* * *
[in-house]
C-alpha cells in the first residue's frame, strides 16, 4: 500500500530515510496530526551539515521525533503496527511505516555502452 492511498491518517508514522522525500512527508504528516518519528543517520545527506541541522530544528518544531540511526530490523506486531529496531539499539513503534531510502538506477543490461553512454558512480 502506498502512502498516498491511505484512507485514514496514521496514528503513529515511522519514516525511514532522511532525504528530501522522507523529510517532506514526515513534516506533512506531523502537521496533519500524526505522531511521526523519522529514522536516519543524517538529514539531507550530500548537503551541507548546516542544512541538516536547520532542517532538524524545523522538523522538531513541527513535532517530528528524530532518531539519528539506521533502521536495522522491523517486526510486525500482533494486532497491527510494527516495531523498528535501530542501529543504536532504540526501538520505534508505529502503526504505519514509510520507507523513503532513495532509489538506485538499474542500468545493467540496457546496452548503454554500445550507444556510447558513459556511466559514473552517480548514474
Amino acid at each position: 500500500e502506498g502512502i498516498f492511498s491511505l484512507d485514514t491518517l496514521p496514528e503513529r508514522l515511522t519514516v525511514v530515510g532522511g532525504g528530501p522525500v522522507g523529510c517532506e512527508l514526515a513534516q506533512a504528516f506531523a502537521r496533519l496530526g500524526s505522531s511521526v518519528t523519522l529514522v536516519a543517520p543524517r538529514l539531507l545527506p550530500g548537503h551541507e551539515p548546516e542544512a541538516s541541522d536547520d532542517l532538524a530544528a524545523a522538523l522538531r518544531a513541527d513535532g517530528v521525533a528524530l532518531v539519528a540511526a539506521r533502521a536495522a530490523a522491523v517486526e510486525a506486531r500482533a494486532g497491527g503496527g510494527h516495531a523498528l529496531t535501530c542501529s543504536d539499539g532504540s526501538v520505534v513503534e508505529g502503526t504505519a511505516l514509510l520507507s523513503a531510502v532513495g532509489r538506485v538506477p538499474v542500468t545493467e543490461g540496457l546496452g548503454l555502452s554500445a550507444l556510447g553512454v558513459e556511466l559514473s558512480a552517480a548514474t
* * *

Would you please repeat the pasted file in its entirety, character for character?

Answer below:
[in-house]
C-alpha cells in the first residue's frame, strides 16, 4: 500500500530515510496530526551539515521525533503496527511505516555502452 492511498491518517508514522522525500512527508504528516518519528543517520545527506541541522530544528518544531540511526530490523506486531529496531539499539513503534531510502538506477543490461553512454558512480 502506498502512502498516498491511505484512507485514514496514521496514528503513529515511522519514516525511514532522511532525504528530501522522507523529510517532506514526515513534516506533512506531523502537521496533519500524526505522531511521526523519522529514522536516519543524517538529514539531507550530500548537503551541507548546516542544512541538516536547520532542517532538524524545523522538523522538531513541527513535532517530528528524530532518531539519528539506521533502521536495522522491523517486526510486525500482533494486532497491527510494527516495531523498528535501530542501529543504536532504540526501538520505534508505529502503526504505519514509510520507507523513503532513495532509489538506485538499474542500468545493467540496457546496452548503454554500445550507444556510447558513459556511466559514473552517480548514474
Amino acid at each position: 500500500e502506498g502512502i498516498f492511498s491511505l484512507d485514514t491518517l496514521p496514528e503513529r508514522l515511522t519514516v525511514v530515510g532522511g532525504g528530501p522525500v522522507g523529510c517532506e512527508l514526515a513534516q506533512a504528516f506531523a502537521r496533519l496530526g500524526s505522531s511521526v518519528t523519522l529514522v536516519a543517520p543524517r538529514l539531507l545527506p550530500g548537503h551541507e551539515p548546516e542544512a541538516s541541522d536547520d532542517l532538524a530544528a524545523a522538523l522538531r518544531a513541527d513535532g517530528v521525533a528524530l532518531v539519528a540511526a539506521r533502521a536495522a530490523a522491523v517486526e510486525a506486531r500482533a494486532g497491527g503496527g510494527h516495531a523498528l529496531t535501530c542501529s543504536d539499539g532504540s526501538v520505534v513503534e508505529g502503526t504505519a511505516l514509510l520507507s523513503a531510502v532513495g532509489r538506485v538506477p538499474v542500468t545493467e543490461g540496457l546496452g548503454l555502452s554500445a550507444l556510447g553512454v558513459e556511466l559514473s558512480a552517480a548514474t